AR.js - Efficient Augmented Reality for the Web

The possibilities of augmented reality are countless, and we haven’t even scratched the surface yet! I’ve been passionate about developing web-based AR for a long time. I would like AR to be useful for us, to stop being a promise and become a reality. This project is the result of that strong desire to actually make it happen. It’s called AR.js.

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What is AR.js?

AR.js is a solution for efficiently doing augmented reality on the web, available on github. Let’s take a detailed look at what it is:

  • Very Fast : It runs efficiently even on mobile phones. 60 fps on my 2 year-old phone!
  • Web-based : It is a pure web solution, so no installation required. Full javascript based on three.js + jsartoolkit5
  • Open Source : It is completely open source and free of charge!
  • Standards : It works on any phone with webgl and webrtc

My goal is to make it easy for people to do augmented reality; that it can be easily experienced on today’s phones, easily designed using web technology. The AR.js project is about enabling those people. So now, anybody with a modern phone can enjoy open-source AR, free of charge, cross-platform and without installation.

How it is a game-changer?

It is a game changer because it is fast. This is the first time that we have an open-source web-based solution capable of doing 60fps on currently deployed phones.

Suddenly, most people have a phone capable of doing AR without installation. It was not possible before. You don’t have to wait for everybody to buy AR enabled devices (such as Tango, Moverio…etc.) . You already have one, in your pocket!

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Standing on the shoulders of giants

AR.js would not have been possible without some inspiring projects that came before. It is thanks to the hard work of others, that we can today reach this mythic 60fps AR. So I would like to thank :

  • Three.js for being a great library to create 3d graphics on the web.
  • ARToolKit for years of development and experiences doing augmented reality
  • emscripten and asm.js! - thus I could compile ARToolKit into JavaScript
  • Chromium for being so fast!

Only thanks to all of them, could I do my part: Optimizing performance from 5fps on high-end phones, to 60fps on 2 year-old phone.

How to try it on your mobile?

AR.js is based on standards and works on any phone with WebGL and WebRTC. It works on Android and Windows mobile. Unfortunately, it wont work on iOS devices at the moment. Safari doesn’t support WebRTC but Apple is currently working on it.

To try on your phone is only 2 easy steps, check it out :)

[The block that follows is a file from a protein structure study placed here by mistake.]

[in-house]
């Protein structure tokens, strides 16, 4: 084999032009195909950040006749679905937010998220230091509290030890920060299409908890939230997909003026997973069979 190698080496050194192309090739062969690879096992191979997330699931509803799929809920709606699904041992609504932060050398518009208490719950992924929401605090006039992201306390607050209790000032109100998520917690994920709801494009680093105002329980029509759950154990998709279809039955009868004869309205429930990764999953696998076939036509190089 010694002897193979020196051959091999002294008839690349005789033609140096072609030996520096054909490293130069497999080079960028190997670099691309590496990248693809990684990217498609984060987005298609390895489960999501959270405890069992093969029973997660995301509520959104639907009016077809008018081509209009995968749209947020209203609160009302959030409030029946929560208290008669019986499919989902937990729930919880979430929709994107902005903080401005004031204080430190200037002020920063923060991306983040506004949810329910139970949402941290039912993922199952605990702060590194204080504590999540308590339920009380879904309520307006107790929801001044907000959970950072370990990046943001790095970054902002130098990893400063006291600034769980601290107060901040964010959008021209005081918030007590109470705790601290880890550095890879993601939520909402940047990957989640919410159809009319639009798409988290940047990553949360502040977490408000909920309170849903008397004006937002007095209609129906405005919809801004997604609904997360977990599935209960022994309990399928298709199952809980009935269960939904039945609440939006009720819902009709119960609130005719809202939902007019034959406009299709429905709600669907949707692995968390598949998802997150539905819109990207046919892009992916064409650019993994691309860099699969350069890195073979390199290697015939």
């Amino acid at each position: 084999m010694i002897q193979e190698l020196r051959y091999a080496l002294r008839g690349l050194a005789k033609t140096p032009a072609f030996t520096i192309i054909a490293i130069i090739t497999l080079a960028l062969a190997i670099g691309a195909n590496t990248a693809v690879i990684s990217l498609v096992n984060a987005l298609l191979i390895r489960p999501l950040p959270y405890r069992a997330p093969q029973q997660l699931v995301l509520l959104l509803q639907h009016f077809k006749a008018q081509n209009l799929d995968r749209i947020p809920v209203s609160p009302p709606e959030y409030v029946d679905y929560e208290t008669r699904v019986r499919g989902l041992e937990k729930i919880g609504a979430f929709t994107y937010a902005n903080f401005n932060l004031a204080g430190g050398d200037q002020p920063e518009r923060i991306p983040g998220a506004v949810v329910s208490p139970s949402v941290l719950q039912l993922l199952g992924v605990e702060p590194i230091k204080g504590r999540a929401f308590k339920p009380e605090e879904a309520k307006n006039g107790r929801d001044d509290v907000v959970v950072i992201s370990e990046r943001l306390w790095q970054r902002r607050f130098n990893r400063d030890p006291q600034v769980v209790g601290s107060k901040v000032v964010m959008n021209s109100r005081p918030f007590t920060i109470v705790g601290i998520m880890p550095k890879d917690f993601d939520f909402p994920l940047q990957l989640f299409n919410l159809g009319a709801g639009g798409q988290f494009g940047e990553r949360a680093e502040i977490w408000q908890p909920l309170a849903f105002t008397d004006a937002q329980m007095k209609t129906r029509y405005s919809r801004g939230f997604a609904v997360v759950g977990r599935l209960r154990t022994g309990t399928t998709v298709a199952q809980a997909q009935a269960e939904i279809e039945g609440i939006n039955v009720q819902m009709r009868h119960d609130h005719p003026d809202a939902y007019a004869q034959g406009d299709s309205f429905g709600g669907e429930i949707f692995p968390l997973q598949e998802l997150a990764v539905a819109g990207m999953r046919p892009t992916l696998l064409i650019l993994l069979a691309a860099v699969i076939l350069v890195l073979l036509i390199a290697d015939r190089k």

1. Open this hiro marker image in your desktop browser.
  2. Open this augmented reality webapps in your phone browser, and point it to your screen.

You are done! It will open a webpage which reads the phone webcam, localize a hiro marker and add 3d on top of it.


Performance - What does Fast mean?

We are still in the early stages of the project but here are some initial numbers to give you an idea:

  • I reached 60fps running stable on a Nexus 6p
  • I’ve gotten some reports of it running around 50fps on a Sony Xperia Z2. This is a 2.5 year-old phone priced at 170 euros!
  • I got some more reports of it running around 50fps on an old Nexus 5 and 60fps on a Nexus 9. Note that Nexus 5 is a 3.5 year old phone!
  • I got some other reports of it working on Windows mobile with Edge: 13fps on Lumia 950 for some, and 40-45fps on Lumia 930 for others. I am still amazed it runs on Windows phone :)

Obviously, your mileage may vary. The performance you get will depends on 3 things: how heavy your 3D is, how you tune your parameters and the hardware that you are using.

What’s next ?

We did good on performance, but there is still a lot of room for optimisation. Using webworkers would increase cpu usage. Compiling in webassembly instead of asm.js should improve loading time and likely cpu performance. And obviously, we can still tweak more parameters :)

I would like people to start experiencing augmented reality, getting comfortable with it. This is highly creative! Just look at this puzzle game in AR playing with mirror and laser beam. You could do it with AR.js, aka open-source and running on normal phones, no need to buy a new device. Isn’t that great?

Augmented reality on mobile has applications in many fields: history education, science or gaming. Take your pick and play with it! I am excited to see what people will do with AR.js :)